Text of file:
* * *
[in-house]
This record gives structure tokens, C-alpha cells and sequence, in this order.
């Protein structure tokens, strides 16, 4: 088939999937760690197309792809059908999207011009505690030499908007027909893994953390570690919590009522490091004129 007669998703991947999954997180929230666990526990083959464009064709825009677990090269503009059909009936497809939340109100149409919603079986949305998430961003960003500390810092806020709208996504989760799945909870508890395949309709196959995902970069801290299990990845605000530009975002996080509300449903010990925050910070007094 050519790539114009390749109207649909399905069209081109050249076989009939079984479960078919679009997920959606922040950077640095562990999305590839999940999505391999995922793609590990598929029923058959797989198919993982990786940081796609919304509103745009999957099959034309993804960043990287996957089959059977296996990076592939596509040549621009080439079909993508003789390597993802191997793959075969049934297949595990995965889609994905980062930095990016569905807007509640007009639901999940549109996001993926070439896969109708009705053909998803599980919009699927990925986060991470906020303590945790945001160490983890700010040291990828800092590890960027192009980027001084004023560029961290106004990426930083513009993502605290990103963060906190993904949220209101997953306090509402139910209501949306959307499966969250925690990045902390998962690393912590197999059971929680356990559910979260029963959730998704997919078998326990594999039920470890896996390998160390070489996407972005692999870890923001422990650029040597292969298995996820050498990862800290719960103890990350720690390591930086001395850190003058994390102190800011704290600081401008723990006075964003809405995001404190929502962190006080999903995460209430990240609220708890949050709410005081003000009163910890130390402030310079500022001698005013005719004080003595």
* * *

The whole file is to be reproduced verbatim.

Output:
[in-house]
This record gives structure tokens, C-alpha cells and sequence, in this order.
């Protein structure tokens, strides 16, 4: 088939999937760690197309792809059908999207011009505690030499908007027909893994953390570690919590009522490091004129 007669998703991947999954997180929230666990526990083959464009064709825009677990090269503009059909009936497809939340109100149409919603079986949305998430961003960003500390810092806020709208996504989760799945909870508890395949309709196959995902970069801290299990990845605000530009975002996080509300449903010990925050910070007094 050519790539114009390749109207649909399905069209081109050249076989009939079984479960078919679009997920959606922040950077640095562990999305590839999940999505391999995922793609590990598929029923058959797989198919993982990786940081796609919304509103745009999957099959034309993804960043990287996957089959059977296996990076592939596509040549621009080439079909993508003789390597993802191997793959075969049934297949595990995965889609994905980062930095990016569905807007509640007009639901999940549109996001993926070439896969109708009705053909998803599980919009699927990925986060991470906020303590945790945001160490983890700010040291990828800092590890960027192009980027001084004023560029961290106004990426930083513009993502605290990103963060906190993904949220209101997953306090509402139910209501949306959307499966969250925690990045902390998962690393912590197999059971929680356990559910979260029963959730998704997919078998326990594999039920470890896996390998160390070489996407972005692999870890923001422990650029040597292969298995996820050498990862800290719960103890990350720690390591930086001395850190003058994390102190800011704290600081401008723990006075964003809405995001404190929502962190006080999903995460209430990240609220708890949050709410005081003000009163910890130390402030310079500022001698005013005719004080003595």